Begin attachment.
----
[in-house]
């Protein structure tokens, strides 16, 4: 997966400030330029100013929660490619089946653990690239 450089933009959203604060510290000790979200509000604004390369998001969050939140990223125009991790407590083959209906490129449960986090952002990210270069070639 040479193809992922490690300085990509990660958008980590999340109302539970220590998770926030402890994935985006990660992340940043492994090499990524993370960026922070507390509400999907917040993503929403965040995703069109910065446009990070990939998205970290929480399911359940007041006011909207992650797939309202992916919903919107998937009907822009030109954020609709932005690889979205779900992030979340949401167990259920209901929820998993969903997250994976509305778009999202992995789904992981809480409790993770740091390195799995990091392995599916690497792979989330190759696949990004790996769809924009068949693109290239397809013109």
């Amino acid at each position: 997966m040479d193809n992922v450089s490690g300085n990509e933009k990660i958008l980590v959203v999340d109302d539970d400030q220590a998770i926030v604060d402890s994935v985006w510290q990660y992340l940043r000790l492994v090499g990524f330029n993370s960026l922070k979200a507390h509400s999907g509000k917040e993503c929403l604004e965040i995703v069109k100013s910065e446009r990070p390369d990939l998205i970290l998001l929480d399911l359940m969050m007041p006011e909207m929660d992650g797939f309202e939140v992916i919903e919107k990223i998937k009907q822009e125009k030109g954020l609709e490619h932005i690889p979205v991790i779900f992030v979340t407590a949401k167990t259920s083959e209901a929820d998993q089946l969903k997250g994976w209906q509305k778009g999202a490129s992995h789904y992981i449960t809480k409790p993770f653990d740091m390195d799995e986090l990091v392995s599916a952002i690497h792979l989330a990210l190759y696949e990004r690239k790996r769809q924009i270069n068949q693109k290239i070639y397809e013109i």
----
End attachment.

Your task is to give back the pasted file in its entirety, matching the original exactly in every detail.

[in-house]
């Protein structure tokens, strides 16, 4: 997966400030330029100013929660490619089946653990690239 450089933009959203604060510290000790979200509000604004390369998001969050939140990223125009991790407590083959209906490129449960986090952002990210270069070639 040479193809992922490690300085990509990660958008980590999340109302539970220590998770926030402890994935985006990660992340940043492994090499990524993370960026922070507390509400999907917040993503929403965040995703069109910065446009990070990939998205970290929480399911359940007041006011909207992650797939309202992916919903919107998937009907822009030109954020609709932005690889979205779900992030979340949401167990259920209901929820998993969903997250994976509305778009999202992995789904992981809480409790993770740091390195799995990091392995599916690497792979989330190759696949990004790996769809924009068949693109290239397809013109």
């Amino acid at each position: 997966m040479d193809n992922v450089s490690g300085n990509e933009k990660i958008l980590v959203v999340d109302d539970d400030q220590a998770i926030v604060d402890s994935v985006w510290q990660y992340l940043r000790l492994v090499g990524f330029n993370s960026l922070k979200a507390h509400s999907g509000k917040e993503c929403l604004e965040i995703v069109k100013s910065e446009r990070p390369d990939l998205i970290l998001l929480d399911l359940m969050m007041p006011e909207m929660d992650g797939f309202e939140v992916i919903e919107k990223i998937k009907q822009e125009k030109g954020l609709e490619h932005i690889p979205v991790i779900f992030v979340t407590a949401k167990t259920s083959e209901a929820d998993q089946l969903k997250g994976w209906q509305k778009g999202a490129s992995h789904y992981i449960t809480k409790p993770f653990d740091m390195d799995e986090l990091v392995s599916a952002i690497h792979l989330a990210l190759y696949e990004r690239k790996r769809q924009i270069n068949q693109k290239i070639y397809e013109i």